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Official Q&A: VRC 2023-2024: Over Under

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G13 - Tipping

Dan Cieslak


In many of the early season matches, there seems to be many more robots tipping over and becoming immobilized that in recent years.

For emphasis, G13a specifies:

VRC Over Under is intended to be an offensive game.Teams that partake in solely defensive or destructive strategies will not have the protections implied by <G13> (see <G14>). However, defensive play which does not involve destructive or illegal strategies is still within the spirit of this rule.

There are at least 2 scenarios (with permutations) I would like clarification on as a referee:

  1. Red Robot and Blue Robot engage in a pushing battle in one of the "side alleys" of the field. In the course of the pushing contest, the Robots start to raise up, and eventually one robot winds up on its back, immobilized. There are many permutations of this, namely:

A. Red Robot has a Triball while Blue Robot does not. Assume the pushing contest goes back and forth between each team's Offensive Zone.

B. Both Red Robot and Blue Robot possess a Triball. Assume the pushing contest goes back and forth between each team's Offensive Zone

C. Neither Red nor Blue Robot possess a Triball. Assume the pushing contest goes back and forth between each team's Offensive Zone.

  1. Red Robot and Blue Robot are in the middle of the field, each in their Defensive Zone. The Blue Robot attempts to cross the Barrier while the Red Robot attempts to prevent this movement. In the course of the interaction, the Blue Robot tips over and becomes immobilized.

A. The Red Robot possesses a Triball while the Blue Robot does not.

B. The Blue Robot possesses a Triball while the Red Robot does not.

C. Neither possess a Triball.

D. Both possess a Triball.

E. Neither possess Triballs, but one or both are pushing them across the center barrier and / or trying to prevent the other Robot from doing same.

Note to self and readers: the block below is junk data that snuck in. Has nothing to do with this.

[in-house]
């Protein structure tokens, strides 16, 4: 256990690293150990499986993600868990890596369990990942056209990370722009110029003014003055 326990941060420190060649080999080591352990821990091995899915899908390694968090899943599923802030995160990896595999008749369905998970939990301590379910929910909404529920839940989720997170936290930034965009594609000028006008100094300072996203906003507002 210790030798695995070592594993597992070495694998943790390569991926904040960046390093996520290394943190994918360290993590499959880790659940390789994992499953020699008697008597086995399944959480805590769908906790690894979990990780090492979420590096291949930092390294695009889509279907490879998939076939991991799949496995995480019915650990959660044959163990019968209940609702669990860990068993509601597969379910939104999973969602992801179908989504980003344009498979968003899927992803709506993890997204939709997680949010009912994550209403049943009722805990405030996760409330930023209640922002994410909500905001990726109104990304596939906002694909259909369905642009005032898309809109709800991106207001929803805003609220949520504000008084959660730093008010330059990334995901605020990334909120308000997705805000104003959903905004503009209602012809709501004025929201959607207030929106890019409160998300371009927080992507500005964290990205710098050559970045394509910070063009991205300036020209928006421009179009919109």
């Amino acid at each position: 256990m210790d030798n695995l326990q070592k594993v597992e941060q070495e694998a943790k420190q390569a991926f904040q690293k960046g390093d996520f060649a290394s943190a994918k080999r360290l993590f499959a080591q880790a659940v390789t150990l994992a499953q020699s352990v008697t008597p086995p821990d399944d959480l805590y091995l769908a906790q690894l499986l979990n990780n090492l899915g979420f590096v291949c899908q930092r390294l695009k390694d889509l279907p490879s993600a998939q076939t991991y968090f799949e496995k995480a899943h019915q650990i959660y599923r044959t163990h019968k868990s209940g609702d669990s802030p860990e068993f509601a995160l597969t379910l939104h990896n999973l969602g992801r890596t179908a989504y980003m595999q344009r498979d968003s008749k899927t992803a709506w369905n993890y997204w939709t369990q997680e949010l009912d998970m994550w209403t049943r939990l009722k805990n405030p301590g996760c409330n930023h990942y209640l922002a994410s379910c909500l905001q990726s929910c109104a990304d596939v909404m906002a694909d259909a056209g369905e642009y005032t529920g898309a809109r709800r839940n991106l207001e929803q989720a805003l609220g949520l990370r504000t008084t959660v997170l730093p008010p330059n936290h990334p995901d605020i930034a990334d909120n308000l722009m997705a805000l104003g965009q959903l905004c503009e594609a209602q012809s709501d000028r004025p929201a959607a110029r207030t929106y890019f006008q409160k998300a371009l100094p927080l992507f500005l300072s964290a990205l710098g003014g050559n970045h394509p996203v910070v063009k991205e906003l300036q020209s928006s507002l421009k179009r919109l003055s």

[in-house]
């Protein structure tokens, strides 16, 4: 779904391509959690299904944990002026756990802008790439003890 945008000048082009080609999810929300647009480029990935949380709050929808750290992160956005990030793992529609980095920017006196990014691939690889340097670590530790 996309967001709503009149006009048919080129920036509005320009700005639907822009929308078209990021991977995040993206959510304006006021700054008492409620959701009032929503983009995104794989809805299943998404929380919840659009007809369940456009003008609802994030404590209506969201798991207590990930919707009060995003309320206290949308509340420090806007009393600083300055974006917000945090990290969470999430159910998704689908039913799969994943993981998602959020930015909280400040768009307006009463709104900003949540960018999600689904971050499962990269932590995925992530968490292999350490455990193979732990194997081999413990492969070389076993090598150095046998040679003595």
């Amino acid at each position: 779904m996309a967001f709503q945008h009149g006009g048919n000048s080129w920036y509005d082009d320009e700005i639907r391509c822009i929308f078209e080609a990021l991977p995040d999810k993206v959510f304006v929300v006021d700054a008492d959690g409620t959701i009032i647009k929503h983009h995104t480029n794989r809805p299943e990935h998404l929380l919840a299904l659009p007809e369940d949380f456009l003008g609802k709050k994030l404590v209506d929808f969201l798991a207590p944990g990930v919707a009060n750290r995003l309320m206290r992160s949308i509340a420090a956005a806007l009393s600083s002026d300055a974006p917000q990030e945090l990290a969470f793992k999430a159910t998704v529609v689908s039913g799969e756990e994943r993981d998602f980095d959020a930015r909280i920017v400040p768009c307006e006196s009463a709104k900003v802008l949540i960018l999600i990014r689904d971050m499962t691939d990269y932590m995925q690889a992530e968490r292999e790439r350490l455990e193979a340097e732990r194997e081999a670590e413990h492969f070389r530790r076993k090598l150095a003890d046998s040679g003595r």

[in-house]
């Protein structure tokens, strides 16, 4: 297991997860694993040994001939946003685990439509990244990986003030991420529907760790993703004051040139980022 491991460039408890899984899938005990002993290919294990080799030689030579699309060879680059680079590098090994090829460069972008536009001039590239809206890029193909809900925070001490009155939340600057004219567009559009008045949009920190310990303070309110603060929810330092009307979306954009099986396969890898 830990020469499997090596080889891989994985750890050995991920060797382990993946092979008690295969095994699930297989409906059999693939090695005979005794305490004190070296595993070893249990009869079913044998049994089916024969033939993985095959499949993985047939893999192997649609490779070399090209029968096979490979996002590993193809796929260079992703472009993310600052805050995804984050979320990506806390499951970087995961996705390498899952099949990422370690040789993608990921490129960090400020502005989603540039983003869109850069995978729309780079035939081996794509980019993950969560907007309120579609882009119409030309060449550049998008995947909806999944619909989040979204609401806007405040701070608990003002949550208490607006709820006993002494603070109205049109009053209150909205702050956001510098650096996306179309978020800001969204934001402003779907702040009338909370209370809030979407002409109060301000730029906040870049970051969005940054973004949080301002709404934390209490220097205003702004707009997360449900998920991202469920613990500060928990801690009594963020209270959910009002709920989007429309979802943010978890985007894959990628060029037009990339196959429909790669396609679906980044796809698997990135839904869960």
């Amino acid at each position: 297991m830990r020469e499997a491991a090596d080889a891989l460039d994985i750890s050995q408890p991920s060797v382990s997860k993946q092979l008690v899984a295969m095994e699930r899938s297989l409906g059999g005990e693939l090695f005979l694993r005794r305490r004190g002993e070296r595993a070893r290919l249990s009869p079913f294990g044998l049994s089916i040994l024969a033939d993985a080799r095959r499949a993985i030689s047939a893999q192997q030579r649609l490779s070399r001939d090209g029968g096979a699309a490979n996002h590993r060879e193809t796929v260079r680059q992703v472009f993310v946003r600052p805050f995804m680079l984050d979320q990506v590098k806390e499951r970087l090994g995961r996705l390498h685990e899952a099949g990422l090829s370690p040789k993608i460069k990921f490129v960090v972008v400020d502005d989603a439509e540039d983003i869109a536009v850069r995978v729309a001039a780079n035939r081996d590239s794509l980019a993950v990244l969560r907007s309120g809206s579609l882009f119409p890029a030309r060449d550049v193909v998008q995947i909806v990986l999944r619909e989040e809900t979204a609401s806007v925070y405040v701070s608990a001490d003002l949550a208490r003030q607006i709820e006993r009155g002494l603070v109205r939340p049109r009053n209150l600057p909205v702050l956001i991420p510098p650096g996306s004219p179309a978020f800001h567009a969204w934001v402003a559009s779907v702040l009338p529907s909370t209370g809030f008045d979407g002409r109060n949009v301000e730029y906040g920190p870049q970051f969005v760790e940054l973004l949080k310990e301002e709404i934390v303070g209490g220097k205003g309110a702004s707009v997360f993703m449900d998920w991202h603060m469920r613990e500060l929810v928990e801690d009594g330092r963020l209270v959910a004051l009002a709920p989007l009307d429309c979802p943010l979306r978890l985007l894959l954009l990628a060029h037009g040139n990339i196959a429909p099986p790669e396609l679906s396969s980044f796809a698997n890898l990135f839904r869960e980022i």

Additionally, G13c specifies:

This applies both to Teams that are driving recklessly or potentially causing damage, and to Teams that drive around with a small wheel base. A Team should design its Robot such that it is not easily tipped over or damaged by minor contact.

To what degree, if any, are robots that are designed without features to prevent themselves from being tipped over unable to benefit from G13 should their robot be tipped over during "normal" robot-on-robot interaction? For example, a Robot that winds up every match on its back would seem to have a design flaw. Such flaws may not be apparent during Robot Inspection, and may not be exposed until the Robot has played several matches.

If the Alliance that tips over an opposing Robot then attempts to provide aid (nearly immediately) to the tipped over Robot (e.g. makes efforts and/or succeeds in righting the Robot), should the Head Referee take that into account when determining whether the interaction is "Intentional and/or egregious tipping"

Thank you for your time.

Answered by committee

Thank you for your question, which highlights the importance of having human Head Referees who are able to observe Matches and make snap judgments based on the available information and the context of the Match. As described in rule <G13b> and bolded for emphasis:

VRC Over Under is also intended to be an interactive game. Some incidental tipping, Entanglement, and damage may occur as a part of normal gameplay without violation. It will be up to the Head Referee’s discretion whether the interaction was incidental or intentional.

Ultimately, any potential tipping scenario can only be judged within the larger context of the Match. The red box following rule <T1> is particularly relevant to your question, and should be remembered by all participants:

The rules contained in this Game Manual are written to be enforced by human Head Referees. Many rules have “black-and-white” criteria that can be easily checked. However, some rulings will rely on a judgment call from this human Head Referee. In these cases, Head Referees will make their calls based on what they and the Scorekeeper Referees saw, what guidance is provided by their official support materials (the Game Manual and the Q&A), and most crucially, the context of the Match in question.

The VEX Robotics Competition does not have video replay, our fields do not have absolute sensors to count scores, and most events do not have the resources for an extensive review conference between each Match.

When an ambiguous rule results in a controversial call, there is a natural instinct to wonder what the “right” ruling “should have been,” or what the GDC “would have ruled.” This is ultimately an irrelevant question; our answer is that when a rule specifies “Head Referee’s discretion” (or similar), then the “right” call is the one made by a Head Referee in the moment. The VEX GDC designs games, and writes rules, with this expectation (constraint) in mind.

Regarding your final question, in which an Alliance tips over an opponent and then takes immediate action to right them, that is part of the larger context of the Match that the Head Referee should consider when determining whether or not a Violation has occurred.